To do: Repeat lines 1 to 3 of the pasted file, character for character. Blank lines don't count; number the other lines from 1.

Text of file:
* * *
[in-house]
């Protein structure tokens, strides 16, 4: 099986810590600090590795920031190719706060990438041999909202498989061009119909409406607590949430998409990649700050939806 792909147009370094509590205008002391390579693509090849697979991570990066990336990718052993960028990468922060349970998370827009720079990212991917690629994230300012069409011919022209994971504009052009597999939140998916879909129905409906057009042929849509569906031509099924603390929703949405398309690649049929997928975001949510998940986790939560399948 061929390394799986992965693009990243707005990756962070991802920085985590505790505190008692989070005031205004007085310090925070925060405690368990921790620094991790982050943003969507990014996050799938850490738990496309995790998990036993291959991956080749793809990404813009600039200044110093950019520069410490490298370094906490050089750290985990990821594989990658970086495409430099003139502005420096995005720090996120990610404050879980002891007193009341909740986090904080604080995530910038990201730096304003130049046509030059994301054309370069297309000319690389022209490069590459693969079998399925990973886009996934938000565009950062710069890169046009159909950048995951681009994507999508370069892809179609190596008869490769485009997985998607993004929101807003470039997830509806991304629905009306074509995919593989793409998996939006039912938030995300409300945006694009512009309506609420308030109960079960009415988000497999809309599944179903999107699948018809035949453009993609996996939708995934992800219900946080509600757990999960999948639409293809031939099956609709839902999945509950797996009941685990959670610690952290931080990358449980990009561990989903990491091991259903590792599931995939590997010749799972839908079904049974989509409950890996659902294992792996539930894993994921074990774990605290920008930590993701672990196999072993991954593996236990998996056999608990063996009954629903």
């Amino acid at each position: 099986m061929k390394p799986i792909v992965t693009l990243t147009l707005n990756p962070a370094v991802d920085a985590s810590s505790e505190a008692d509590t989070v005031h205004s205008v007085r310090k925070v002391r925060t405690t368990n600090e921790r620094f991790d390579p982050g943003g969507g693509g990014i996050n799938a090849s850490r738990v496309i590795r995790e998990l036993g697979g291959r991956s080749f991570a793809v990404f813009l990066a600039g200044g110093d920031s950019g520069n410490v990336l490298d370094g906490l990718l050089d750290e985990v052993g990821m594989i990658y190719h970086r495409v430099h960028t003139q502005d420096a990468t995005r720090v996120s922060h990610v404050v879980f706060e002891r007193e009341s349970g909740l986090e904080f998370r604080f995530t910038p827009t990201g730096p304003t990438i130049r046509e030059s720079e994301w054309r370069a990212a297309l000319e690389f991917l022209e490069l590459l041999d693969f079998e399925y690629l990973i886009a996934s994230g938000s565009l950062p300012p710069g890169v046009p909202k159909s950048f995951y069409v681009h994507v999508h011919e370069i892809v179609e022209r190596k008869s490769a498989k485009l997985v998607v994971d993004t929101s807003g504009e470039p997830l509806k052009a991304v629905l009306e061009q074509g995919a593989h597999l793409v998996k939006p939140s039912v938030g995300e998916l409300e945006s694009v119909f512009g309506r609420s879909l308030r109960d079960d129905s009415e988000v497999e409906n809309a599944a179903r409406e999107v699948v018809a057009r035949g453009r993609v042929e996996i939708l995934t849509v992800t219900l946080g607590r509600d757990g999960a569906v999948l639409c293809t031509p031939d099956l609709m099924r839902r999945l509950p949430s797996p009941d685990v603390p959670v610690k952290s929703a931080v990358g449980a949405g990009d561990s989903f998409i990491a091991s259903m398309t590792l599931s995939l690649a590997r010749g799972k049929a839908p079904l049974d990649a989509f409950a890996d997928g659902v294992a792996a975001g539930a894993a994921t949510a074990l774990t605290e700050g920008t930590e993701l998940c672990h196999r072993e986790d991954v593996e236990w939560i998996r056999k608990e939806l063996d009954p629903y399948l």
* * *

[in-house]
């Protein structure tokens, strides 16, 4: 099986810590600090590795920031190719706060990438041999909202498989061009119909409406607590949430998409990649700050939806 792909147009370094509590205008002391390579693509090849697979991570990066990336990718052993960028990468922060349970998370827009720079990212991917690629994230300012069409011919022209994971504009052009597999939140998916879909129905409906057009042929849509569906031509099924603390929703949405398309690649049929997928975001949510998940986790939560399948 061929390394799986992965693009990243707005990756962070991802920085985590505790505190008692989070005031205004007085310090925070925060405690368990921790620094991790982050943003969507990014996050799938850490738990496309995790998990036993291959991956080749793809990404813009600039200044110093950019520069410490490298370094906490050089750290985990990821594989990658970086495409430099003139502005420096995005720090996120990610404050879980002891007193009341909740986090904080604080995530910038990201730096304003130049046509030059994301054309370069297309000319690389022209490069590459693969079998399925990973886009996934938000565009950062710069890169046009159909950048995951681009994507999508370069892809179609190596008869490769485009997985998607993004929101807003470039997830509806991304629905009306074509995919593989793409998996939006039912938030995300409300945006694009512009309506609420308030109960079960009415988000497999809309599944179903999107699948018809035949453009993609996996939708995934992800219900946080509600757990999960999948639409293809031939099956609709839902999945509950797996009941685990959670610690952290931080990358449980990009561990989903990491091991259903590792599931995939590997010749799972839908079904049974989509409950890996659902294992792996539930894993994921074990774990605290920008930590993701672990196999072993991954593996236990998996056999608990063996009954629903």
């Amino acid at each position: 099986m061929k390394p799986i792909v992965t693009l990243t147009l707005n990756p962070a370094v991802d920085a985590s810590s505790e505190a008692d509590t989070v005031h205004s205008v007085r310090k925070v002391r925060t405690t368990n600090e921790r620094f991790d390579p982050g943003g969507g693509g990014i996050n799938a090849s850490r738990v496309i590795r995790e998990l036993g697979g291959r991956s080749f991570a793809v990404f813009l990066a600039g200044g110093d920031s950019g520069n410490v990336l490298d370094g906490l990718l050089d750290e985990v052993g990821m594989i990658y190719h970086r495409v430099h960028t003139q502005d420096a990468t995005r720090v996120s922060h990610v404050v879980f706060e002891r007193e009341s349970g909740l986090e904080f998370r604080f995530t910038p827009t990201g730096p304003t990438i130049r046509e030059s720079e994301w054309r370069a990212a297309l000319e690389f991917l022209e490069l590459l041999d693969f079998e399925y690629l990973i886009a996934s994230g938000s565009l950062p300012p710069g890169v046009p909202k159909s950048f995951y069409v681009h994507v999508h011919e370069i892809v179609e022209r190596k008869s490769a498989k485009l997985v998607v994971d993004t929101s807003g504009e470039p997830l509806k052009a991304v629905l009306e061009q074509g995919a593989h597999l793409v998996k939006p939140s039912v938030g995300e998916l409300e945006s694009v119909f512009g309506r609420s879909l308030r109960d079960d129905s009415e988000v497999e409906n809309a599944a179903r409406e999107v699948v018809a057009r035949g453009r993609v042929e996996i939708l995934t849509v992800t219900l946080g607590r509600d757990g999960a569906v999948l639409c293809t031509p031939d099956l609709m099924r839902r999945l509950p949430s797996p009941d685990v603390p959670v610690k952290s929703a931080v990358g449980a949405g990009d561990s989903f998409i990491a091991s259903m398309t590792l599931s995939l690649a590997r010749g799972k049929a839908p079904l049974d990649a989509f409950a890996d997928g659902v294992a792996a975001g539930a894993a994921t949510a074990l774990t605290e700050g920008t930590e993701l998940c672990h196999r072993e986790d991954v593996e236990w939560i998996r056999k608990e939806l063996d009954p629903y399948l």